Today’s Prompt: A Character building experience – Who’s the most interesting person (or people) you’ve met this year?

Two years ago I met Phil. Then Jorden (his son) also about two years ago, but this last year is when I met Zenah. Actually I had met her briefly at Thanksgiving in 2013, however, we didn’t spend time together until I moved to Florida when we were thrown together, like it or not.

Zenah is Philip’s daughter. Philip is my boyfriend. Me, Philip Zenah and Jorden all live together, you know, like a family. They would be considered step children if we were married but since we are not, I refer to them as my children if I absolutely don’t know the person I’m talking to, my step children if there’s a little acquaintance with the other person, otherwise I just use their names, Zenah and Jorden. They refer to me as their dad’s girlfriend.

So about Zenah. Phil and I moved to Florida May 26, 2014. We had a couple of weeks together alone in our new house getting settled before he had to go back up north to drive Jorden down from Pennsylvania. Zenah already lived in another part of Florida but still had a couple of weeks of school to finish before she could come to the new house. I will always remember that even though her dad went up north she still came to visit with just me the very first chance she had. No stranger-danger there. We spent the whole weekend together. Just the two of us. She wanted to get to know me. She was up for anything.

The first thing we did was go eat at the beach at sunset and then we walked on the beach.  Eating, walking and watching sunset on the beach has subsequently become the way we welcome all our visitors. We also went to a movie that weekend (The Fault in our Stars) and shared an Icee (my first one); we went to a neighborhood street fair where she bought something for her new room; we sat with our feet in the pool and talked and talked. We became fast friends. We became fast friends because she was open to it. She was then and has always been very welcoming and accepting of me in her life.

Zenah is a pretty little thing. Sixteen years old, a size 4 ish, about 5’4. She has beautiful dark hair that is long and curly. In this past year I’ve already seen her mature. Sometimes when she gets extra dressed up for an event it brings tears to my eyes. You’d think I’d known her forever. She loves getting dressed up, at least I think she does. Never having a daughter before I have not experienced shopping with a girl. Girls take a long time trying on clothes. I know I’m a girl too, but I usually grab stuff and take it home, and then take it back when it doesn’t fit. Being a size 4 it’s easy to look cute in just about anything, and she does. It’s fun to see her get dressed up and go to parties or banquets or whatever. One event that she went to this past year she was able to wear her mother’s earrings and use one of her mother’s purse. That seemed like an extra special night (her mother is deceased). It is hard not to get caught up in her enthusiasm and feel the sadness when she knows her mom is not there to see her.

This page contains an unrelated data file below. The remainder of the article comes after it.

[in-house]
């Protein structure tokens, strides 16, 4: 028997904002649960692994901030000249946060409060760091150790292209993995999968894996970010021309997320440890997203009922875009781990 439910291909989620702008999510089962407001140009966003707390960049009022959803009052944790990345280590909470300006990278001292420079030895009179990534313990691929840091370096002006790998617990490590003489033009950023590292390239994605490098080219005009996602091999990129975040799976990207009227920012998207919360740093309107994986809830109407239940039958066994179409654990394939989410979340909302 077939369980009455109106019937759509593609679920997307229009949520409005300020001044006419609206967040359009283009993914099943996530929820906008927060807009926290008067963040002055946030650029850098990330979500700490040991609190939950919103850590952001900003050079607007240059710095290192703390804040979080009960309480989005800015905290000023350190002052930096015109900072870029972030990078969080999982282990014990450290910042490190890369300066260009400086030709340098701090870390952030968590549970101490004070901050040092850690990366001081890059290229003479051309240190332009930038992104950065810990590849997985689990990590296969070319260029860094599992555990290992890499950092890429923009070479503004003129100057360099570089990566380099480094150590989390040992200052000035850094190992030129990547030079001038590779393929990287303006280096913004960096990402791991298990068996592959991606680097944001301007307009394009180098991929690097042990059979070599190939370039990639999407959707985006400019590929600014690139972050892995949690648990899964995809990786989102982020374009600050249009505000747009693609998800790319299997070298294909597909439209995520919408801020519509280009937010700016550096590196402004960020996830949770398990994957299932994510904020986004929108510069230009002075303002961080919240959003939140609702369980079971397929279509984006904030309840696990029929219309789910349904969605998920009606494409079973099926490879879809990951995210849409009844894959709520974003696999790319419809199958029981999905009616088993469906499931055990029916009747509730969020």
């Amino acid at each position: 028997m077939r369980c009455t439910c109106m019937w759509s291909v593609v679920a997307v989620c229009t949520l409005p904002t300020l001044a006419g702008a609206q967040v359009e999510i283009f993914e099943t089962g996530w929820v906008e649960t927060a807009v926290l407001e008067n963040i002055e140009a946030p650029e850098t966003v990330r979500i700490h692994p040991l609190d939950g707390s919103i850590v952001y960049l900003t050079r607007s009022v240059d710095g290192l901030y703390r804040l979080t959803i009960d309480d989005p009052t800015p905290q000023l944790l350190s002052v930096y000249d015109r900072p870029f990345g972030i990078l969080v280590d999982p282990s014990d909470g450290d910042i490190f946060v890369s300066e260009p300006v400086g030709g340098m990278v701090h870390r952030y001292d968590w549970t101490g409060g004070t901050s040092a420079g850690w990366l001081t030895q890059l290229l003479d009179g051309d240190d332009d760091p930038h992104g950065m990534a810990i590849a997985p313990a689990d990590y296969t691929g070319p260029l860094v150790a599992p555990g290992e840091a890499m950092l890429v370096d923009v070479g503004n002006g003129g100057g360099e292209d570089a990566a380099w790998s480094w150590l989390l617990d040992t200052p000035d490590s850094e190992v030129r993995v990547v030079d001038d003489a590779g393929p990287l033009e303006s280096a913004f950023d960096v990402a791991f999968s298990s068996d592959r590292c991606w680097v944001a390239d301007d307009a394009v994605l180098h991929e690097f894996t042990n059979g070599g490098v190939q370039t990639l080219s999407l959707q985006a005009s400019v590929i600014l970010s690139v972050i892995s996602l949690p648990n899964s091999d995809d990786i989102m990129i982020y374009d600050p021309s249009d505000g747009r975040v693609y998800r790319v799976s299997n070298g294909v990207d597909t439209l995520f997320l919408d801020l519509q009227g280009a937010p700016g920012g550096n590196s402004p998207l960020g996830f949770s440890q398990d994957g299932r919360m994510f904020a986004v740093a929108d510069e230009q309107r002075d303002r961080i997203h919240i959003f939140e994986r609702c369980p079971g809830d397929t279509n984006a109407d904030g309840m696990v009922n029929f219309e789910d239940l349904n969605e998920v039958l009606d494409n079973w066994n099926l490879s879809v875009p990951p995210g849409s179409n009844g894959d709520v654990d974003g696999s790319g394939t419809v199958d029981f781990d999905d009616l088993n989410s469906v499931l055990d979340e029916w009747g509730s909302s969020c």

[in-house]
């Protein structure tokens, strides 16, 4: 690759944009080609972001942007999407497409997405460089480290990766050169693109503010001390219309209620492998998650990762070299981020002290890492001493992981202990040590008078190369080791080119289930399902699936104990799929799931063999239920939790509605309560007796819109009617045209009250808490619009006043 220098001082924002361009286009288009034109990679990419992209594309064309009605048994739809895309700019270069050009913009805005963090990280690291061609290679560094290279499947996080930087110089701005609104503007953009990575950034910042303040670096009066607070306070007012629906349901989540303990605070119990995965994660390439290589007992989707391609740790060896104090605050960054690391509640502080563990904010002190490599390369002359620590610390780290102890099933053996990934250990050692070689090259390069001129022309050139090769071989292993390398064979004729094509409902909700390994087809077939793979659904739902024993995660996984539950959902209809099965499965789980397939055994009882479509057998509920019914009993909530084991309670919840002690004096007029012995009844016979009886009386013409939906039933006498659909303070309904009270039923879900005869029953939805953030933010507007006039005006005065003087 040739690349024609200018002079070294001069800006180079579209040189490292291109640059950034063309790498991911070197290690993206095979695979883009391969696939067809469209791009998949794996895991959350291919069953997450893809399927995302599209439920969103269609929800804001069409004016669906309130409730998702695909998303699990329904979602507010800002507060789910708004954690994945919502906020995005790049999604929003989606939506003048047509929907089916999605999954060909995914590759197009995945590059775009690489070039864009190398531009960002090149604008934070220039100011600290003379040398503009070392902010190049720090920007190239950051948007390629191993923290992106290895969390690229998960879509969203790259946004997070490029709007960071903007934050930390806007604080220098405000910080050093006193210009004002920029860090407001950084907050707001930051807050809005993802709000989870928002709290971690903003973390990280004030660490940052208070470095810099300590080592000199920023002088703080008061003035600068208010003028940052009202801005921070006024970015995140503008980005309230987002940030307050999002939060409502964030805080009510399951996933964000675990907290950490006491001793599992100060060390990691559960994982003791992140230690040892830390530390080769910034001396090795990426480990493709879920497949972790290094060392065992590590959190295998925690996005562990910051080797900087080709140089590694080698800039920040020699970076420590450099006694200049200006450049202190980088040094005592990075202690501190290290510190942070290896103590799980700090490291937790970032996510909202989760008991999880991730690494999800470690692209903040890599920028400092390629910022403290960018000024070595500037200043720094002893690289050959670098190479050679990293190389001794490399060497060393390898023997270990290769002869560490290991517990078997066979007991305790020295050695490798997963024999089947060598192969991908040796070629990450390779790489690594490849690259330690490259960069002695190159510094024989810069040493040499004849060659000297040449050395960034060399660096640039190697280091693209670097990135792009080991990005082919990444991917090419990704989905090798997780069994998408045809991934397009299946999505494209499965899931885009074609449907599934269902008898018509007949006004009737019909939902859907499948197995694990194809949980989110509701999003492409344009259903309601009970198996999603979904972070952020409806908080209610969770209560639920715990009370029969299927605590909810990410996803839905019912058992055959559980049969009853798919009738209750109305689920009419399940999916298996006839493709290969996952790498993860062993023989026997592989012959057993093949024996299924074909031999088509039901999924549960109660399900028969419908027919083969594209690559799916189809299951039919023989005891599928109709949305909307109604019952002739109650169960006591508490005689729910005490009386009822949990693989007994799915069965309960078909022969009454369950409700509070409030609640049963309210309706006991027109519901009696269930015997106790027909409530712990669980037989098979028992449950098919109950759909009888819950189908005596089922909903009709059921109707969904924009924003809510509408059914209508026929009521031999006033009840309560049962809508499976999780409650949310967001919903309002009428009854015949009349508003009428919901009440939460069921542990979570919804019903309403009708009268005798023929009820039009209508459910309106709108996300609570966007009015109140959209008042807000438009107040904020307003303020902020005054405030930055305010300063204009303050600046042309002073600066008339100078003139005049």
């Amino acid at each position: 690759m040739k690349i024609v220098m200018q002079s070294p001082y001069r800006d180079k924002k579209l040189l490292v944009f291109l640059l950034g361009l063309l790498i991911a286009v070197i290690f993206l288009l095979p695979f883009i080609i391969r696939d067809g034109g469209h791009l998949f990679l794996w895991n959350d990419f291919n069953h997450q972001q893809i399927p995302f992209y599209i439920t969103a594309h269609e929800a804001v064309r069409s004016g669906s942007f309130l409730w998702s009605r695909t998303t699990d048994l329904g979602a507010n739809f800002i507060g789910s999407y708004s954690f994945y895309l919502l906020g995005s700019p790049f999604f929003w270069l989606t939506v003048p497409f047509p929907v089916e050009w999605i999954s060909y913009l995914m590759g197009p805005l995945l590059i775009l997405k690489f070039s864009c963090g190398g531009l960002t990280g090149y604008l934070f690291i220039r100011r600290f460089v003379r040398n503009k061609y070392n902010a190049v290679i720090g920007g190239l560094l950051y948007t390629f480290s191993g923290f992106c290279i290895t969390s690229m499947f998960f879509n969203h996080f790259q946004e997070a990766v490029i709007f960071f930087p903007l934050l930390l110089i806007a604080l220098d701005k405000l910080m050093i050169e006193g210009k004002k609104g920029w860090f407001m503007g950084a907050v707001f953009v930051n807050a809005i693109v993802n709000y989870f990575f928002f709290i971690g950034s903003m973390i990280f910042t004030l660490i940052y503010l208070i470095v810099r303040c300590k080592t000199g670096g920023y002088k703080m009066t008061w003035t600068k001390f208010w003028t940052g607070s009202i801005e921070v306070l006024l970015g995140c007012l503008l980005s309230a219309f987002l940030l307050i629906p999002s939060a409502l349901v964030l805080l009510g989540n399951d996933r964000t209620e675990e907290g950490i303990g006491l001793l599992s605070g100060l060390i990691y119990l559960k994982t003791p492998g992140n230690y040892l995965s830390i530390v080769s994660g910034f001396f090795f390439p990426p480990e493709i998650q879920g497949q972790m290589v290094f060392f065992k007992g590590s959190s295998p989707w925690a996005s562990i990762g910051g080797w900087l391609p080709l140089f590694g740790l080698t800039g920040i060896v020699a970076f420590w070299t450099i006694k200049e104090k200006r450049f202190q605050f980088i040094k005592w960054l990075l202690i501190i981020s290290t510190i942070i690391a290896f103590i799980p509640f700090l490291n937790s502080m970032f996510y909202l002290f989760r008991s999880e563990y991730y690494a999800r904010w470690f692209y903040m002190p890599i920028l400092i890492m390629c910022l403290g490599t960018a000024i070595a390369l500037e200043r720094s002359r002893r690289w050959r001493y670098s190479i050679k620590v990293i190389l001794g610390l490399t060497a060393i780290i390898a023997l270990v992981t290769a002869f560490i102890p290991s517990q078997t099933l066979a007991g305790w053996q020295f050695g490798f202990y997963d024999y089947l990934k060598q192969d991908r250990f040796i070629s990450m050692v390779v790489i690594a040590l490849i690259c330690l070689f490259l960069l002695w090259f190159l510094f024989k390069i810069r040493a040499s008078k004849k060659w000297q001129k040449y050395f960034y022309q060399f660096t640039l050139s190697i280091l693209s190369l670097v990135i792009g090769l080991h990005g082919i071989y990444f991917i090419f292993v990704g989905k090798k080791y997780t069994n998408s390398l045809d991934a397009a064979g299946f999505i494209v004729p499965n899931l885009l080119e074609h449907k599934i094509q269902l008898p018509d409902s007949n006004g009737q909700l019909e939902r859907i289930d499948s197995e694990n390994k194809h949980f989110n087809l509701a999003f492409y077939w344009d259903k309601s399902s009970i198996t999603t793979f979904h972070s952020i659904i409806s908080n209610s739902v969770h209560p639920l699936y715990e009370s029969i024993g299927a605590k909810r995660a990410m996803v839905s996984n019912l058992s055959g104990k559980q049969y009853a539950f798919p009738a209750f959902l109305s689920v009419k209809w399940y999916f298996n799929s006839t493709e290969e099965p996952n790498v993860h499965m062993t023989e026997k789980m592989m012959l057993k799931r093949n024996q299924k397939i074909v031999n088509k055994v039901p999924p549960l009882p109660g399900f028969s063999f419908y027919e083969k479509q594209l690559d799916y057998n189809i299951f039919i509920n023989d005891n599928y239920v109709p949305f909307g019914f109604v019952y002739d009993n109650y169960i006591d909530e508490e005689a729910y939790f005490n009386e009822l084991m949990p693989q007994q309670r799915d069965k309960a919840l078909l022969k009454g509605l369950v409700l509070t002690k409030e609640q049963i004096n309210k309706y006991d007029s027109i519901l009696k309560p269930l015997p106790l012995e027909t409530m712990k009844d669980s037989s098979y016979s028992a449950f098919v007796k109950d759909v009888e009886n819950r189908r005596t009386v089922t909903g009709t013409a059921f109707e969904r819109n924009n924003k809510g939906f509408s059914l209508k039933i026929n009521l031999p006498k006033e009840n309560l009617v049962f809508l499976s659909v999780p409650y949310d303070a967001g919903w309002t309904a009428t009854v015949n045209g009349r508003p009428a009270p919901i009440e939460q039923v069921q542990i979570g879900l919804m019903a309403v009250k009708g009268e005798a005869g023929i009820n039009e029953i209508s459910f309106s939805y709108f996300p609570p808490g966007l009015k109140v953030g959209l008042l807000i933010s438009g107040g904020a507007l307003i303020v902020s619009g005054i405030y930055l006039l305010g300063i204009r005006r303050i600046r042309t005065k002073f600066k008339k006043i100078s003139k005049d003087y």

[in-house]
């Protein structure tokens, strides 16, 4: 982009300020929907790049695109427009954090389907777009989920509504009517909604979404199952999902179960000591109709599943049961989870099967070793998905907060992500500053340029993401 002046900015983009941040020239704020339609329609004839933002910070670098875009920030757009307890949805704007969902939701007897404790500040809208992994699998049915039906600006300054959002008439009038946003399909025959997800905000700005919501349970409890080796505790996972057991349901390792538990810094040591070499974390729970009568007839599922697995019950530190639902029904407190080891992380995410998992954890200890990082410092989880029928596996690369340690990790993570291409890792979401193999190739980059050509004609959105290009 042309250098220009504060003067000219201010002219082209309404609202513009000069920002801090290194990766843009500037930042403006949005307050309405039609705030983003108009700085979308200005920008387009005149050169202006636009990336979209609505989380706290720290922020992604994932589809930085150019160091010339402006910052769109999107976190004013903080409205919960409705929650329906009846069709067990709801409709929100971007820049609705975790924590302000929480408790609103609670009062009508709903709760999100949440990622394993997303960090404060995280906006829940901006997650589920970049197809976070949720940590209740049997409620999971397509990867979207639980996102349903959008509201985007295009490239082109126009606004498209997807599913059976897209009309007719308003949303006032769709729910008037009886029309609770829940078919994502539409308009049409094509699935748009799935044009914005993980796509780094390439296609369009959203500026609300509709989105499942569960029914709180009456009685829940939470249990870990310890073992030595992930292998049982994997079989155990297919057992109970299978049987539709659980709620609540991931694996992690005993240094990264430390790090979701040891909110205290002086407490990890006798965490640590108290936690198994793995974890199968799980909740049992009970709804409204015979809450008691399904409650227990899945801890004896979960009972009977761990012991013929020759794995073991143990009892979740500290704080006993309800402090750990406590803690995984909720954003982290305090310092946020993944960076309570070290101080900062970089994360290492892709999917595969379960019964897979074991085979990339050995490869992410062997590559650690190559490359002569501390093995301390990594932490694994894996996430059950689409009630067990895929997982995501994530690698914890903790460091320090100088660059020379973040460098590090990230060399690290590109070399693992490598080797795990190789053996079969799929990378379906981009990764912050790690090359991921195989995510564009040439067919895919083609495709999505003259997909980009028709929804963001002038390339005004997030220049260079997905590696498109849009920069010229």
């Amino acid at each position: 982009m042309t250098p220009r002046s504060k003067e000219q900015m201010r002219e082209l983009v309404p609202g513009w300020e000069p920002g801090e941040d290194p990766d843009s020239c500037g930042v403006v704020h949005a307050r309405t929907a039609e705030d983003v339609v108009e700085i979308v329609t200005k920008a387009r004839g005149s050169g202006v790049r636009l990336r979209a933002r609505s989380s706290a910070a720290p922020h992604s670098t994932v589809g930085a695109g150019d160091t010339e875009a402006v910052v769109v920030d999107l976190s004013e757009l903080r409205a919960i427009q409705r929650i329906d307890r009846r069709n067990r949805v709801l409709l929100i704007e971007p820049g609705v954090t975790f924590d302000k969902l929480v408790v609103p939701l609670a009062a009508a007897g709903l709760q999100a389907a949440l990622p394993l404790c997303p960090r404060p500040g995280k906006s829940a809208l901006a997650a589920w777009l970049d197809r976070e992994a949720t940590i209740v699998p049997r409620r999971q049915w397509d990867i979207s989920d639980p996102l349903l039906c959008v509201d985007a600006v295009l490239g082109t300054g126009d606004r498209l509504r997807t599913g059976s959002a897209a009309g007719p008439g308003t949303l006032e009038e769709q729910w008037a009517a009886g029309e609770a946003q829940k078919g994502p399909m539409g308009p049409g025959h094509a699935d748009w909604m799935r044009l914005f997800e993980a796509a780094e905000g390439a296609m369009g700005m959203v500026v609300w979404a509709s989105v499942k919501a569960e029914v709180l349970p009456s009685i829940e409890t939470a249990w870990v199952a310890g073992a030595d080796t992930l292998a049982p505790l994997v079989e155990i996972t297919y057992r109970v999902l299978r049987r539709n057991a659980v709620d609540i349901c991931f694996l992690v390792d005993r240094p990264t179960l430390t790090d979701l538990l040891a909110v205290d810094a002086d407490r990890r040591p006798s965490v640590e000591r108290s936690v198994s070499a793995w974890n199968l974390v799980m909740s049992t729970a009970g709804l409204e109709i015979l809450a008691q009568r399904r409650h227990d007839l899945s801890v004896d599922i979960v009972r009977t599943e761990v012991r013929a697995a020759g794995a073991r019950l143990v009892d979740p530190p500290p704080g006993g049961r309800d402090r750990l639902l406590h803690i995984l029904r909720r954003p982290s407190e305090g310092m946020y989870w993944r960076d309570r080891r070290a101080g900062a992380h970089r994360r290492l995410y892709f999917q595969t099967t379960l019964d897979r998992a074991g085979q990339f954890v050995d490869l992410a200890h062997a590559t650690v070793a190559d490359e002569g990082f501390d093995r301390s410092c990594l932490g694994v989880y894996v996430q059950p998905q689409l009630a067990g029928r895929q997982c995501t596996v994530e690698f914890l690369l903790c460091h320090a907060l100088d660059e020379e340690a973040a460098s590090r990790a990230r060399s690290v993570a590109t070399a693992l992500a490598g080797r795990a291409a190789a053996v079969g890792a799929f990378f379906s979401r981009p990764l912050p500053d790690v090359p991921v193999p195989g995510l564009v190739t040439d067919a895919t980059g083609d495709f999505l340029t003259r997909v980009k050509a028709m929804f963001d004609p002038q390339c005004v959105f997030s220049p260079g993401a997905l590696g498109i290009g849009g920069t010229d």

I typically pick Zenah up after school. It’s about one mile from our house. When she throws herself in the car I ask how her day was. Since she’s so smart I rarely understand what she’s talking about, at least when it has to do with school work, and when she’s done filling me in she’ll ask about my day. We talk about everything. Sometimes after we get home we sit in the car for another 30 minutes and keep talking. We talk as if we’ve known each other our whole lives. But since we haven’t known each other our whole lives, there’s more to discover and talk about.

Sometimes we don’t feel like talking at all. You know 16-year-old girls can be very moody. So can 56-year-old girls. Not talking seems just as comfortable as talking.